Dec. 6 - 10

UNC study looks at warm evolution
The Herald-Sun (Durham)
There has been controversy about whether life originated in a hot or cold environment, and about whether enough time has elapsed for life to have evolved to its present complexity. But new research at the University of North Carolina at Chapel Hill investigating the effect of temperature on extremely slow chemical reactions suggests that the time required for evolution on a warm earth is shorter than critics might expect. The findings are published in the Dec. 1 online early edition of the Proceedings of the National Academy of Sciences.

State employees in shark-filled waters (Guest Column)
The Chapel Hill News
The N.C. General Assembly underwent a major change in the recent mid-term elections. For the first time in 112 years, both the State House and Senate will have a Republican majority. Good news? Perhaps, for some. ... Why would the N.C. General Assembly want to penalize state employees for a problem - spiraling health care costs - created by those in charge of our hospitals and insurance programs? Example: UNC Hospitals claimed it stood to lose $135 million in "charity care" in 2009. It didn't. The shortage was subsidized by hospital administrators overcharging their paying "customers" to make up the difference.

Concerns about kids' medicines
The Washington Post
New research is rekindling concerns about the safety of some popular over-the-counter liquid medications for children. ...In an editorial accompanying the study, Darren DeWalt of the University of North Carolina at Chapel Hill said the findings illustrate that more needs to be done to help parents administer medications to their children safely.

FDA Panel Backs Use Of Orexigen's Proposed Weight-Loss Drug Contrave
The Wall Street Journal
A federal advisory panel Tuesday backed the use of a proposed weight-loss drug from Orexigen Therapeutics Inc. (OREX), saying potential safety concerns could be addressed in a clinical study after approval. ...John Buse, a prominent diabetes researcher at the University of North Carolina who raised concerns about the safety of the diabetes drug Avandia several years ago, spoke on behalf of Orexigen, and said "a post approval study is appropriate and the only way to move forward."

Thorp Leaves for Malawi to Visit UNC Employees
WCHL 1360-AM (Chapel Hill)
UNC Chancellor Holden Thorp leaves for South Africa and Malawi today to visit employees of a university health care project. UNC Project-Malawi is a research, clinical health care and training facility on the campus of Kamuzu Central Hospital in Malawi’s capital, Lilongwe. Doctors and employees at the facility are conducting HIV and cancer research as well as training doctors in a National Institute of Health program for AIDS treatment. The project has been a collaborative effort between UNC and the Malawi Ministry of Health since 1990.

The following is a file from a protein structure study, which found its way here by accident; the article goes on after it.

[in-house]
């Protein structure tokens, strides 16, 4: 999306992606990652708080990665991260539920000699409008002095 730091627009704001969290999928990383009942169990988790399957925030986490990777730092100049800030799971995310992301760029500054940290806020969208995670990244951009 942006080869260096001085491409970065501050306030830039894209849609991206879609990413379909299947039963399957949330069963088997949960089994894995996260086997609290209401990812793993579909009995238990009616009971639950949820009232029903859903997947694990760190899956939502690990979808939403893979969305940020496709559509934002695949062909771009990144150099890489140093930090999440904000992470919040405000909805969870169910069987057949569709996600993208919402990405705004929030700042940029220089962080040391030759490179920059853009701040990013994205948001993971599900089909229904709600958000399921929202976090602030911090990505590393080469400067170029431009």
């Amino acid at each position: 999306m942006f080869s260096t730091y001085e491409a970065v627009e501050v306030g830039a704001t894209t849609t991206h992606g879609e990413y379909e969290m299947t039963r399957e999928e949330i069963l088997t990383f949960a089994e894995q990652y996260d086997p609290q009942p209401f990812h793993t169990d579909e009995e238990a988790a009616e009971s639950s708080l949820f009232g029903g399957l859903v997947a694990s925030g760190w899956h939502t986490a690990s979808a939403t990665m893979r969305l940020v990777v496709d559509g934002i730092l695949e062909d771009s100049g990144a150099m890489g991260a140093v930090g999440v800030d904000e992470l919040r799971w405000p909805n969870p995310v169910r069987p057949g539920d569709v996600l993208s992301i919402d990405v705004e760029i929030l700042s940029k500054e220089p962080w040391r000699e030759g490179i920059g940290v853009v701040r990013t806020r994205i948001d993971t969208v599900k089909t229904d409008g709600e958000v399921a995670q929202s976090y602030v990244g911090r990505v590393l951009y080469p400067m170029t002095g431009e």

WakeMed accuses rival of ill will
The News & Observer (Raleigh)
UNC Health Care System's "predatory" efforts to compete in Wake County are part of a plan to orchestrate a hostile takeover of rival WakeMed, that hospital's top executive said Wednesday. ...But UNC Health's top executive, Bill Roper, said his intent isn't to "tear down" or take over a competitor. "WakeMed believes what we're doing is deeply harmful to them," Roper said after a separate visit to The N&O on Wednesday. "We don't intend to cause them harm. That's not the way we do business and it's totally counter to the way I do things personally."

Drug-resistant HIV genes isolated, giving hope for better treatment
The Vancouver Sun (Canada)
...A file photo of structures found in the HIV RNA genome as identified by University of North Carolina (UNC) researchers are shown in this handout photograph.

AIDS: The Lazarus Effect
Voice of America
Researchers call it the Lazarus effect – the dramatic beneficial changes that antiretroviral drugs – ARVs - can bring to HIV/AIDS patients and their families.  The drugs are changing lives. ...One of the key partners in the study was the AMPATH program in Eldoret. It’s a partnership between Indiana University in the U.S. and Kenya’s Moi University.  Other partners include USAID, the World Bank and the University of North Carolina.

"Hypnobirthing" May Lead to Pain-Free Child Birthing,0,1348740.story
WGHP-TV (Greensboro)
UNC Chapel Hill Professors are studying the benefits of hypnosis on a woman during labor and child birth. ...However, Nancy Chescheir, a professor of obstetrics and gynecology at the University of North Carolina, argues that women taking these classes maybe hoping for unrealistic expectations. She said women can't expect to have pain-free births just by taking these classes.

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